May 26, 2010

Don’t SPOF me, Bro’!

Posted in Financial Markets, Foolishness, Social Commentary tagged , , , at 4:49 pm by Doug Brockway

A SPOF, or “single point of failure,” is a part of a system which, if it fails, will stop the entire system from working. They are undesirable in any system whose goal is high availability, be it a network, software application or other industrial system.

Sometimes high availability is desirable as every minute a system is down money is lost.  If an airline’s reservation system is down they still own the planes but they can’t sell the tickets.  Sometimes high availability is desirable because having the system fail also means significant additional costs.  The owners of Three Mile Island and BP both understand this all too well.

Some in management understand the dangers and the costs of SPOFs quite well.  This brings us to two stories about Edward Crosby “Ned” Johnson 3rd, the CEO of Fidelity Investments.  Johnson’s reputation (I’ve never met him) is that of a particularly hands-on, operationally knowledgeable person.  In the early 1980’s Fidelity used to have its main data centers in Boston.  Ned was told by the manager of a data center there that it was secure, that no one, not even Ned, could get unauthorized access.  The story goes that Ned climbed over the computer window desk and into the data center.  Having made his point security was upgraded and over the next few years the data centers were moved out of the city center.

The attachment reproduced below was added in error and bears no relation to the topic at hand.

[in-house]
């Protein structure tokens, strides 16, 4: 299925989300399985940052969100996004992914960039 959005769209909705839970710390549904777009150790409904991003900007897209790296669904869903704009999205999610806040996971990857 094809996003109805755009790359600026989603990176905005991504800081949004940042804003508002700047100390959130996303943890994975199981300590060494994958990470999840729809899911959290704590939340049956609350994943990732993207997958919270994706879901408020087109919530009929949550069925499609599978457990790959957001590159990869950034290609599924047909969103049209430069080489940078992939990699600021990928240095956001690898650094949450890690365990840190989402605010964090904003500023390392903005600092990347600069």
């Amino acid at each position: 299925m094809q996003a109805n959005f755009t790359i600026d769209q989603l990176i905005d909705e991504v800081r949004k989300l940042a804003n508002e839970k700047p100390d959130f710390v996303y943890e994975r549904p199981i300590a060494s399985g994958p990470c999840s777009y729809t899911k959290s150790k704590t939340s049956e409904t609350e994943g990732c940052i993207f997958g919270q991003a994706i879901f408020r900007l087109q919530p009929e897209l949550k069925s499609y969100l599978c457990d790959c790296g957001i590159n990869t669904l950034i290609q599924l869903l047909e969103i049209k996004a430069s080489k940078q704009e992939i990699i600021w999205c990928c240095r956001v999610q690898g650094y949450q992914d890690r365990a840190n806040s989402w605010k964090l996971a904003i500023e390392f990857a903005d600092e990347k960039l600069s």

Not too many years later Fidelity established a facility in the Dallas area, including a data center.  Mainframe computers of the time, and for the most part now, were cooled by the circulation of water through pipes inside the machines.  On a tour of his new data center Johnson is reputed to have asked to see the back-up to the water supply.  Having seen that he asked to see the back-up to the back-up.  There was none.  Ned asked how much water was involved.  Given a number he concluded it was about the volume one has in a reasonable swimming pool so a pool was constructed on-site, for employee and family use, attached by pipes to the back-up to the water supply.

I don’t have the data on the volumes of trades or dollars that Fidelity was managing to in those times.  Suffice it to say that as the dominant, the largest mutual fund company, trade and dollar volumes were, and remain, quite high.  Johnson knew the near term value of lost transactions and the long-term reputational risk and revenue risk if his customers came to believe Fidelity was not a reliable partner.

He likely used different words but his message to management was, “Don’t [SPOF] me, Bro’!”

Wouldst that the management of BP took the same view in the Gulf of Mexico.  As I write they are attempting the “top kill” method to stop the gushing oil leak that has plagued us for over a month.  They had a controller on the blow-out preventer fail and no plan to deal with it.  They were drilling five miles down “where no man has gone before” and no at-hand, tested solutions to outages that are reasonably expectable.  The now famous Minerals Management Service blithely gave BP authority to go ahead without the plans and reports that are designed to prevent or control for disasters.  One can only wonder what any of these people were thinking.